Sometimes studies on exactly the same area (such as learning vocabulary via SMS) show differing results – in some cases it appears to be effective, while in others it doesn’t seem to make any difference. But it’s worth bearing in mind that research studies tend to be self-selective. Researchers will often only publish studies that show positive results – those that show negative or contradictory results may never make it to publication. And although researchers try to avoid it, they are inevitably biased towards positive outcomes in their own studies. All of this means that it’s difficult to make sweeping generalisations such as ‘technology helps students learn English better’ or even ‘regular SMS texts help university students learn academic vocabulary better’.

Where does this leave us? For me, the important point is that we need to be critical users of digital technologies, and critical readers of research in the field. We need to be particularly wary of techno-centric views of technology that claim that the latest hardware/software/game/app/program will somehow magically help our students learn English ‘better’. In short, we need to be critically aware consumers of new technologies – both as users ourselves, and as teachers interested in using digital technologies with our own learners.

References

(1) Gebhard, M., Shin, D. S., & Seger, W. (2011). Blogging and emergent L2 literacy development in urban elementary school: A functional perspective. CALICO Journal, 28, 2, 278-307.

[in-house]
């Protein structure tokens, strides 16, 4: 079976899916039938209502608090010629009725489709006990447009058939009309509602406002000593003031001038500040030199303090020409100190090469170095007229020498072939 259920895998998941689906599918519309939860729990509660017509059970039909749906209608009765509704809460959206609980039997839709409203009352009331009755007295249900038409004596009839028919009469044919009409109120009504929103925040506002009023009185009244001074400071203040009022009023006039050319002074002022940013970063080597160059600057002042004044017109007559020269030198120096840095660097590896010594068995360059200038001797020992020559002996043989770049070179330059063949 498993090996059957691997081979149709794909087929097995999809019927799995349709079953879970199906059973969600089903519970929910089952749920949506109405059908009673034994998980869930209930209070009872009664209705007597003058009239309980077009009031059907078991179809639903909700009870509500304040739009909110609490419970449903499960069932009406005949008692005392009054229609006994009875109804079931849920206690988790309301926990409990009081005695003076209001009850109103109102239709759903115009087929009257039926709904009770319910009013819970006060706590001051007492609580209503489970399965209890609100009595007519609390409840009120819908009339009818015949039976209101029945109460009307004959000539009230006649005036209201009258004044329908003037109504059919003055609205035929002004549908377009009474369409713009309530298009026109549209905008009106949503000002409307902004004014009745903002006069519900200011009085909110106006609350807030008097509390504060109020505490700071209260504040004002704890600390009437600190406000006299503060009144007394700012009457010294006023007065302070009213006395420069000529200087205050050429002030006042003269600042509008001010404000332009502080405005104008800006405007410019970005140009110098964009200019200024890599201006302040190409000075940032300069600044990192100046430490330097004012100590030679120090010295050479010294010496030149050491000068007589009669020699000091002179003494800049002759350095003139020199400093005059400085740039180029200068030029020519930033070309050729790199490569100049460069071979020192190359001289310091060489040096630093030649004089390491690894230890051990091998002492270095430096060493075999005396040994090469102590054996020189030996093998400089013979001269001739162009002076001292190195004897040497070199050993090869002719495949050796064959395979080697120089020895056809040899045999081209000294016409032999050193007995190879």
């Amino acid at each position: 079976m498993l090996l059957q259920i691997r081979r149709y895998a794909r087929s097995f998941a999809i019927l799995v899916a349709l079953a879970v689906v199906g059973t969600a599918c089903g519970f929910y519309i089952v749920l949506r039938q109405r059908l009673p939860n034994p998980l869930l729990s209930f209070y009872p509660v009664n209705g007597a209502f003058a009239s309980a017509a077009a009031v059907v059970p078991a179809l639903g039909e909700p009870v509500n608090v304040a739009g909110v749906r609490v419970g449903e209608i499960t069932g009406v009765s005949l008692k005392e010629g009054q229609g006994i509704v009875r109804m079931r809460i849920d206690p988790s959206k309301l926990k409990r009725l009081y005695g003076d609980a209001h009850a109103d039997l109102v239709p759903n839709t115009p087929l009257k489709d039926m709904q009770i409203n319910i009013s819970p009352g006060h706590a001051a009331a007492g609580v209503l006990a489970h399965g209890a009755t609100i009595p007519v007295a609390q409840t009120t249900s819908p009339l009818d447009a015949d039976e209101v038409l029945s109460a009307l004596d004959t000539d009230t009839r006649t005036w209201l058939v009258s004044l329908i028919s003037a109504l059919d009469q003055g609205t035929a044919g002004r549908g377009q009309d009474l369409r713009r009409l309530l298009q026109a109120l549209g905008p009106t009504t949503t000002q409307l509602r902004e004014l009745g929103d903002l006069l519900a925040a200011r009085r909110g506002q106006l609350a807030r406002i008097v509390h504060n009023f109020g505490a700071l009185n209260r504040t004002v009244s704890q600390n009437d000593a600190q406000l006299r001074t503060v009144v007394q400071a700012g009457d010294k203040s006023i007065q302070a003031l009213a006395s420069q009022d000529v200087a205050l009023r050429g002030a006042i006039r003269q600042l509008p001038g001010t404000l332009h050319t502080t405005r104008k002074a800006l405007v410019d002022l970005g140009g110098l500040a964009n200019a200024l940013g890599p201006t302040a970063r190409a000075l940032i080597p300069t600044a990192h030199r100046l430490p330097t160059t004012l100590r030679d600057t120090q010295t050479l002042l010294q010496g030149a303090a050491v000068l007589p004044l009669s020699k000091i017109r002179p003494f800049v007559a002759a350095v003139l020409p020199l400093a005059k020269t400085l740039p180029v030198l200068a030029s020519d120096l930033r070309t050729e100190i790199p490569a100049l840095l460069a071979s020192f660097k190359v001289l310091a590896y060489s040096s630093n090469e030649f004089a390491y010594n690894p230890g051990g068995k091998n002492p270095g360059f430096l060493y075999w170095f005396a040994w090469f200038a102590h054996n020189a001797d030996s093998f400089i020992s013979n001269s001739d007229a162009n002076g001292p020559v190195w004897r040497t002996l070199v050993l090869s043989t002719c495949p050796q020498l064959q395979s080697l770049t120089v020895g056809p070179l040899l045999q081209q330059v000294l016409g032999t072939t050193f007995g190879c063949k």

(2) Alemi, M., Sarab, M., & Lari, Z. (2012). Successful learning of academic word list via MALL: Mobile assisted language learning. International Education Studies, 5, 6, 99–109.
(3) Morton, H., & Jack, M. (2010). Speech interactive computer-assisted language learning: A cross-cultural evaluation. Computer Assisted Language Learning, 23, 4, 295-319.
(4) Morton, H., Gunson, N., & Jack, M. (2012). Interactive language learning through speech-enabled virtual scenarios. Advances in Human-Computer Interaction. Available at http://www.hindawi.com/journals/ahci/2012/389523/


1 Comment

How can we use assistive technology to support students with dyslexia?

shutterstock_198926996Sally Farley is a Teacher Trainer, Counsellor, Writer and SEN expert. She specializes in Inclusive Learning techniques and is currently researching into the qualities of a ‘good’ teacher from the dyslexic learner’s perspective. Assistive Technology and its value for supporting learners with SEN is another specialization, and Sally has recently completed a chapter on this subject for a new book on SEN in OUP’s Into The Classroom series.

Today, she previews her July 20th and 21st webinar ‘How can we use assistive technology to support students with dyslexia?’ in a short video blog explaining what you can expect when you attend this free session.

Assistive technology can make a real difference to students with dyslexia, helping them work more independently and overcome barriers to learning, like reading difficulties and memory problems.

This webinar looks at simple and effective ways you can include assistive technology in your teaching.